HARRISBURG — A Republican state lawmaker who fears injection wells used to dispose natural-gas drilling waste may trigger earthquakes and imperil Pennsylvania’s water supply wants to halt the practice until additional studies are conducted.
The move by freshman Rep. Cris Dush, of Indiana, comes on the heels of a U.S. Geological Survey report linking injection wells to earthquakes in five states, including Ohio — where much of Pennsylvania’s fracking waste is mechanically thrust thousands of feet underground. Critics worry that the waste might leak from the well shafts on the way down. And there is increasing evidence that the pressure from pumping waste into the rock is contributing to a spike in earthquake activity across the country.
Dush’s idea also comes as Pennsylvania’s use of injection wells slowly picks up speed as natural-gas drilling companies seek ways to eliminate the millions of gallons of wastewater remaining after wells are fracked.
Pennsylvania drillers in 2014 got rid of 147 million gallons of briny, polluted water by injecting it into disposal wells — mostly in Ohio disposal wells. State Department of Environmental Protection records show that wastewater from fracked wells in 25 Pennsylvania counties went to 45 injection disposal wells in 2014. Only three of those wells were in Pennsylvania — in Warren, Clearfield and Somerset counties.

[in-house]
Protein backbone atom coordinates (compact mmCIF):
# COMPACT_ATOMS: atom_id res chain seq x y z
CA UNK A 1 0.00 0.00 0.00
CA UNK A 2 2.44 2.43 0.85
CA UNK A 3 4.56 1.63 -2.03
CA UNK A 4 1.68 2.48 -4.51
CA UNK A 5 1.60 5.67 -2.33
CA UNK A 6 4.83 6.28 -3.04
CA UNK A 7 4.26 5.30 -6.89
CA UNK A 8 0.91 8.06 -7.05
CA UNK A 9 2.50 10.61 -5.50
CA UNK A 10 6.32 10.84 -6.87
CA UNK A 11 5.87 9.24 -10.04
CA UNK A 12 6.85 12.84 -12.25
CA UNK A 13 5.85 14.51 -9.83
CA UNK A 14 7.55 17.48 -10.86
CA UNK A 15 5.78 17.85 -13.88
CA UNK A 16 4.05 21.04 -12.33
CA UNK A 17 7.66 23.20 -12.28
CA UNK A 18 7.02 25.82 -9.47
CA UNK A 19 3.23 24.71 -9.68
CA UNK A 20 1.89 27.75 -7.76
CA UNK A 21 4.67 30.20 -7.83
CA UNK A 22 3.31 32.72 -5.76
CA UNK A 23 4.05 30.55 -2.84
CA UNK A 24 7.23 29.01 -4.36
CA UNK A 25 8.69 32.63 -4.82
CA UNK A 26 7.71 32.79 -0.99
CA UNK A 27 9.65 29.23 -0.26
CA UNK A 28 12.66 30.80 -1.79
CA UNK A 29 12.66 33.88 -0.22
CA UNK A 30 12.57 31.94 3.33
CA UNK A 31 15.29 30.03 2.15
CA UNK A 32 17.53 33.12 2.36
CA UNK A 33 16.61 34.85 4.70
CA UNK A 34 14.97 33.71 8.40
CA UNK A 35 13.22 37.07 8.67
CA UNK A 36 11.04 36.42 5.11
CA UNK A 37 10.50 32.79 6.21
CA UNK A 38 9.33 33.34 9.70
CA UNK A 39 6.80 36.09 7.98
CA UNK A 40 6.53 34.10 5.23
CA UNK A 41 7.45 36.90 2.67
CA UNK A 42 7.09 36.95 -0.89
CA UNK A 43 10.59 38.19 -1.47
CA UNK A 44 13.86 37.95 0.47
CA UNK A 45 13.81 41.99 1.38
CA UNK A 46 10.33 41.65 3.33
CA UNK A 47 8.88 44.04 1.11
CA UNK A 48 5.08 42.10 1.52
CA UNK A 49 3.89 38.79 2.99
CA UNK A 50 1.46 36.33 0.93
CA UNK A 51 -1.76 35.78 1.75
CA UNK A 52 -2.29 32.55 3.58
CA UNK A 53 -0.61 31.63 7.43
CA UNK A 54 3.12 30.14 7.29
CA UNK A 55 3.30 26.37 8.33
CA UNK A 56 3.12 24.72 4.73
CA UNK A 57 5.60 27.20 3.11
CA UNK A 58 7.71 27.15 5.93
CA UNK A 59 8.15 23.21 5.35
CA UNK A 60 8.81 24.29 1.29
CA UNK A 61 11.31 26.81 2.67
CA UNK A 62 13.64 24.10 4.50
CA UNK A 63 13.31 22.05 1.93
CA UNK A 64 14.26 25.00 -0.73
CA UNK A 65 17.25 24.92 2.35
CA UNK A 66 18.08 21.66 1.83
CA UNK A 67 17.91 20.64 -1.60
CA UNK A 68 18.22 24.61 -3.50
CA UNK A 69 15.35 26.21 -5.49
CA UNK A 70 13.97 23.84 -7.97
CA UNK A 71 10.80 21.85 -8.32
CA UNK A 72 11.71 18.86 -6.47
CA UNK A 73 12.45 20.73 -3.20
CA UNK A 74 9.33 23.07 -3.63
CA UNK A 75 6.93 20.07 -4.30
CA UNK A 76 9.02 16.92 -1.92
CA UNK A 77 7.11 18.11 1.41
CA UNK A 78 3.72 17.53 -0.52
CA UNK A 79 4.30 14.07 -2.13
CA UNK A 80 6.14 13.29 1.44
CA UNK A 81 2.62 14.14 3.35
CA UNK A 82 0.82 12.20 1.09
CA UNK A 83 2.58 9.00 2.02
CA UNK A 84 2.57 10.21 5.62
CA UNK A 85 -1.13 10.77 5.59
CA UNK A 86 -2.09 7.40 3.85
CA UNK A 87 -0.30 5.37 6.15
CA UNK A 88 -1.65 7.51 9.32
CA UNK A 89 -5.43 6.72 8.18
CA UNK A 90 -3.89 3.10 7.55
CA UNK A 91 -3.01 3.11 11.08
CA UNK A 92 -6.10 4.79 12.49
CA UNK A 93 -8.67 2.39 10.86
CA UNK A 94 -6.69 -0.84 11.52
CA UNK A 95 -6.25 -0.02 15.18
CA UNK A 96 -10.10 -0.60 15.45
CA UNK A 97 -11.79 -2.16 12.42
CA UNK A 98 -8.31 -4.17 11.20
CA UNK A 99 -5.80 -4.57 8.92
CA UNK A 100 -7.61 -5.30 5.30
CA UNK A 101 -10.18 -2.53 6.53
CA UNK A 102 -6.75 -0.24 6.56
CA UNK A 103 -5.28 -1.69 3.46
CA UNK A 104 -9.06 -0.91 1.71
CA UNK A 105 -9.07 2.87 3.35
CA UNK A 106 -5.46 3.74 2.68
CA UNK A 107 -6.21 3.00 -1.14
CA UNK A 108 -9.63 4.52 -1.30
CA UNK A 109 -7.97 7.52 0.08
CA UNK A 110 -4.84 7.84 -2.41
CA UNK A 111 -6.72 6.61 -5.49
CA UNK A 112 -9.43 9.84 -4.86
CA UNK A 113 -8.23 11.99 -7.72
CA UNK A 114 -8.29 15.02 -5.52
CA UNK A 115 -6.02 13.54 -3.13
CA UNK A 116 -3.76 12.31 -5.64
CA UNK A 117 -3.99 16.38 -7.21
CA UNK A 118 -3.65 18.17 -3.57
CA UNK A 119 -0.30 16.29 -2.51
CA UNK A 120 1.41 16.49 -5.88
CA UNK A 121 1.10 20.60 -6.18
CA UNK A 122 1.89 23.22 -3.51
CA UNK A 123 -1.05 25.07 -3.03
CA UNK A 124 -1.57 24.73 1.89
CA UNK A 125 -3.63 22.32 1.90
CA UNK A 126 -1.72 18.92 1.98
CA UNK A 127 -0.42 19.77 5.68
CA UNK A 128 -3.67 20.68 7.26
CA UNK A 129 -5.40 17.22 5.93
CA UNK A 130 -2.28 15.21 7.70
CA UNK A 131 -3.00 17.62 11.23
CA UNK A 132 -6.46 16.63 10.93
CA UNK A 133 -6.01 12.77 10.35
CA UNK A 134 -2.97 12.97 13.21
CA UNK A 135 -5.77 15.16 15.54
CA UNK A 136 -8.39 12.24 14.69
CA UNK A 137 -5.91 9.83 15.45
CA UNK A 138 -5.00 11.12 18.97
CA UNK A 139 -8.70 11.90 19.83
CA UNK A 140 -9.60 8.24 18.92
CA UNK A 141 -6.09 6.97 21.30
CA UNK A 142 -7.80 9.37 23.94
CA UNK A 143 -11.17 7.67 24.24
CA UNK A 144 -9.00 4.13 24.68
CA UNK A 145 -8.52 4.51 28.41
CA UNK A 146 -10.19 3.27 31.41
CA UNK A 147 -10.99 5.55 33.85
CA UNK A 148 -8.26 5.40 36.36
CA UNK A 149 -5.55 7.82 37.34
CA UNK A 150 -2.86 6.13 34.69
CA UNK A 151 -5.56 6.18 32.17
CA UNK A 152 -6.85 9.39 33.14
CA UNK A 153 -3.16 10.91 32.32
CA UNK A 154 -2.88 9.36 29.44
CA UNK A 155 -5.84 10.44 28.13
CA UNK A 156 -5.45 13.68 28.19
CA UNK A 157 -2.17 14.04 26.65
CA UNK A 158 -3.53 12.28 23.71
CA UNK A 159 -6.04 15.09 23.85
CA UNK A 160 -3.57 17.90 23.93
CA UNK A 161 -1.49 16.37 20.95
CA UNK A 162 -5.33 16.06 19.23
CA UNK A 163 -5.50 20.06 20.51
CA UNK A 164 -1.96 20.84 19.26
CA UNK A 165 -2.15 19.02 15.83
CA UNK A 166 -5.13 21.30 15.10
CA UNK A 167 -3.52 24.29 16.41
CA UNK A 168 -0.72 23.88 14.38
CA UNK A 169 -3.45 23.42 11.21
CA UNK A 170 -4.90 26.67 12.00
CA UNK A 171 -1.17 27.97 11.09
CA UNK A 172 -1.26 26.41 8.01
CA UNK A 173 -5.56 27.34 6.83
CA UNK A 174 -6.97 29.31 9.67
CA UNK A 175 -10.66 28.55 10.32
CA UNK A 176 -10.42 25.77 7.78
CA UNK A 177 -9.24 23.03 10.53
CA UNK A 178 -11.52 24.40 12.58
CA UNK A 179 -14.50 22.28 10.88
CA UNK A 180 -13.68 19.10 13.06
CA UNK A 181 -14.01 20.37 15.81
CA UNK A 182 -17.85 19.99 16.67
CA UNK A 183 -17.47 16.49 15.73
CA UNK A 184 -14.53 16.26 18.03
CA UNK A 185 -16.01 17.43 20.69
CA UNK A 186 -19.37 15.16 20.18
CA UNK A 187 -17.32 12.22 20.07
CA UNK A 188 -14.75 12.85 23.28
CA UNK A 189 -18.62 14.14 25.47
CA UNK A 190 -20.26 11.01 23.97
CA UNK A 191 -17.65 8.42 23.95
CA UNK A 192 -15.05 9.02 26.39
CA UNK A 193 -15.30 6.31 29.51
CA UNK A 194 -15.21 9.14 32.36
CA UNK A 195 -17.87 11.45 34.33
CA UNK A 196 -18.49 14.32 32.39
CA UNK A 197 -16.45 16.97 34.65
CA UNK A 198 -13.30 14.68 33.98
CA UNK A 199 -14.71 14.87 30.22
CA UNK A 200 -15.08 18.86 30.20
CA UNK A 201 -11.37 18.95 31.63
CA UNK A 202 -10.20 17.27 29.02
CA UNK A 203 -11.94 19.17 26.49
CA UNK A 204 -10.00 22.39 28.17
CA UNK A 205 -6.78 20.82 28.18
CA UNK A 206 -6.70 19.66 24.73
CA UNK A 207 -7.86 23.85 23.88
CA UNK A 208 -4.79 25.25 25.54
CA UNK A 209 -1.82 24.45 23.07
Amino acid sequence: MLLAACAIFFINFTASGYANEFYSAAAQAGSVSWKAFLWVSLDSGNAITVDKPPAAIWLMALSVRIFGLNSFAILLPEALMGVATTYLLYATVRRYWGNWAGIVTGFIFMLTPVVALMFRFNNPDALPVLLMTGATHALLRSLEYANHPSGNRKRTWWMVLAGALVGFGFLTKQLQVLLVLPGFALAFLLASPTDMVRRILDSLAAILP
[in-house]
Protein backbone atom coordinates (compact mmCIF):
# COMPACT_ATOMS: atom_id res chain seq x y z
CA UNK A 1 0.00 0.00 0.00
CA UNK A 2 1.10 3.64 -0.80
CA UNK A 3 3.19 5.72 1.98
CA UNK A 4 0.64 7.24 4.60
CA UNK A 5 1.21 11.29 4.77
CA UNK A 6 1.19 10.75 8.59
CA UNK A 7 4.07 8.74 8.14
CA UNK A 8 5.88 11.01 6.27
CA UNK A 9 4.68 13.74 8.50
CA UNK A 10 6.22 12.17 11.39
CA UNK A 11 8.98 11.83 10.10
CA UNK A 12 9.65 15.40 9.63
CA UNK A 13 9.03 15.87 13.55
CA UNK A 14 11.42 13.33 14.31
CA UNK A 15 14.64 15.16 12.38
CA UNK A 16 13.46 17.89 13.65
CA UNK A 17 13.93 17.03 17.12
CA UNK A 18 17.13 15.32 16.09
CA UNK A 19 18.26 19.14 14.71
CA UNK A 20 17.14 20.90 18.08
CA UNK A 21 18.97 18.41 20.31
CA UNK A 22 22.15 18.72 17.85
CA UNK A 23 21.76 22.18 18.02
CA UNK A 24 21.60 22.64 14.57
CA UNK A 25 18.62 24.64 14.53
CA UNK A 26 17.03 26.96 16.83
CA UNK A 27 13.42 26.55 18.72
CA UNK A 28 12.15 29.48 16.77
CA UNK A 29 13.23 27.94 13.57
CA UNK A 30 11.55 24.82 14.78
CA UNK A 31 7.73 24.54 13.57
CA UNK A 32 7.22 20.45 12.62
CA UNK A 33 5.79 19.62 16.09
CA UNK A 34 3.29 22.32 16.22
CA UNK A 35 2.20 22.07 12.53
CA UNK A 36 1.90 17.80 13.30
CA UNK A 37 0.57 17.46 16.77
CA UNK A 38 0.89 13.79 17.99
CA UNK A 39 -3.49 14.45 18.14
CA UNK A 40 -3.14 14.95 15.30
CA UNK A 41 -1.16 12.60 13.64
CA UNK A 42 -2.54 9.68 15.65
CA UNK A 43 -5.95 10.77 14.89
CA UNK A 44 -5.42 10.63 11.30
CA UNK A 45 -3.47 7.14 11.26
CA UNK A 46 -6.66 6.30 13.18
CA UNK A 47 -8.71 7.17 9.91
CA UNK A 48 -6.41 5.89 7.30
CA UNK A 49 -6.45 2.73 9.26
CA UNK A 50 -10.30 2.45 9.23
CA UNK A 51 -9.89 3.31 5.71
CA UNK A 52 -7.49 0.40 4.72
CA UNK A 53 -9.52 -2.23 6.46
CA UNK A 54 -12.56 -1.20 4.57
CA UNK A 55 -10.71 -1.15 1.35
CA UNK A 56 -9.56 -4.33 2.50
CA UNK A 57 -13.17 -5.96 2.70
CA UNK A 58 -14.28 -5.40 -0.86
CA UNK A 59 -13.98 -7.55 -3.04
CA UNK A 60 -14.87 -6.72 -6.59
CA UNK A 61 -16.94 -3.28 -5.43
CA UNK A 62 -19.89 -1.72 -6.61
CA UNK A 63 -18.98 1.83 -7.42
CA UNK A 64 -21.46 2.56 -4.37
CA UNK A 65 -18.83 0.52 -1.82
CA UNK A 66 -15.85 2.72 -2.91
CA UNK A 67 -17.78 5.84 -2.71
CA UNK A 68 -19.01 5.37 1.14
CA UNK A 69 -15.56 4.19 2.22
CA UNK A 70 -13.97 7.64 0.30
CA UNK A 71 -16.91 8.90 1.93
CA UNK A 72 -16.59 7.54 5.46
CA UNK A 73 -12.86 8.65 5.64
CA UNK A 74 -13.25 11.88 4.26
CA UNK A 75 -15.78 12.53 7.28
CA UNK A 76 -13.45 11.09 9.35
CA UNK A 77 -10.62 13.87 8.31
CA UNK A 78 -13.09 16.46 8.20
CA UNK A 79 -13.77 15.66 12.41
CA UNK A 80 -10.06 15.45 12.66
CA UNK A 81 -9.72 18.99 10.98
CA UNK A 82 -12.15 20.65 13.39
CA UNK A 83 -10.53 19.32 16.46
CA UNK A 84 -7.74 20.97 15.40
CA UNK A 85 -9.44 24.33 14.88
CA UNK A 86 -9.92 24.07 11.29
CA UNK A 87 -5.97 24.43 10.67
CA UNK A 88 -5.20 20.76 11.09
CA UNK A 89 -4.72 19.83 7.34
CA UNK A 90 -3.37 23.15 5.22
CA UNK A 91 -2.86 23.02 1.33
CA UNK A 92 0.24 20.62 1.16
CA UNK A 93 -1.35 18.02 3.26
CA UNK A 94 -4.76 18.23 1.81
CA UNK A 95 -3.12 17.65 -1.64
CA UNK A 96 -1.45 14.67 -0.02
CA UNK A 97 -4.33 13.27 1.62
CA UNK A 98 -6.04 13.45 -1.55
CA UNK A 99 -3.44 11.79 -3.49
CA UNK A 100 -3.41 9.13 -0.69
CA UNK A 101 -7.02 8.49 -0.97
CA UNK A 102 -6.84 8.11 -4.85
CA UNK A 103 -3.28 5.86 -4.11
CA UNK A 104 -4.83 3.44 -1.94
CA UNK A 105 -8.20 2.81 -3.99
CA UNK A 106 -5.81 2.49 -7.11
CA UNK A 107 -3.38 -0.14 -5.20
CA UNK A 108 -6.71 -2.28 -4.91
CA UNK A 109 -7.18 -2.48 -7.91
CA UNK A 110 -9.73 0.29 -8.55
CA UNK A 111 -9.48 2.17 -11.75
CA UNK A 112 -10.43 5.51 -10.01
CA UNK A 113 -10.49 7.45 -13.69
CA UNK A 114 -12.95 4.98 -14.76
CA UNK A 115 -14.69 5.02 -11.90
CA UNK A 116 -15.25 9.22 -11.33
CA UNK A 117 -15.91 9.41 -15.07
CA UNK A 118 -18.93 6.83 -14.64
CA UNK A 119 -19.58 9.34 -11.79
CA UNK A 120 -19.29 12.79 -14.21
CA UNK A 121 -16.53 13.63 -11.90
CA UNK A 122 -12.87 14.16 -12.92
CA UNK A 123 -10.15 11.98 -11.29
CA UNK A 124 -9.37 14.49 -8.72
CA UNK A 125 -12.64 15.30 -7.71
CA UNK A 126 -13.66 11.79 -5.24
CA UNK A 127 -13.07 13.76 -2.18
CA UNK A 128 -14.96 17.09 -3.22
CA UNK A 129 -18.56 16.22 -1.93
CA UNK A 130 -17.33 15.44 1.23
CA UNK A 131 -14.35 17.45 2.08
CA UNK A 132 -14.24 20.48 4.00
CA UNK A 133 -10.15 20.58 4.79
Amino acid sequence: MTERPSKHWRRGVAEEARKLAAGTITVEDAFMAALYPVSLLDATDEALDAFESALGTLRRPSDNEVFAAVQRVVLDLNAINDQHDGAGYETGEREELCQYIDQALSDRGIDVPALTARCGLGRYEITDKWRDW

Those living in Youngstown, Ohio, in December 2011 got a jolt when the ground began to tremble from a magnitude-4 earthquake linked to an injection well that was disposing natural-gas drilling waste.
Between 1973–2008, an average of 21 earthquakes of magnitude-3 and larger hit the central and eastern United States per year, the USGS found.
This rate jumped to an average of 99 earthquakes magnitude-3 or higher per year in 2009–2013.
And it’s getting worse.
In 2014, there were 659 earthquakes measured as magnitude-3 or higher in the central and eastern United States.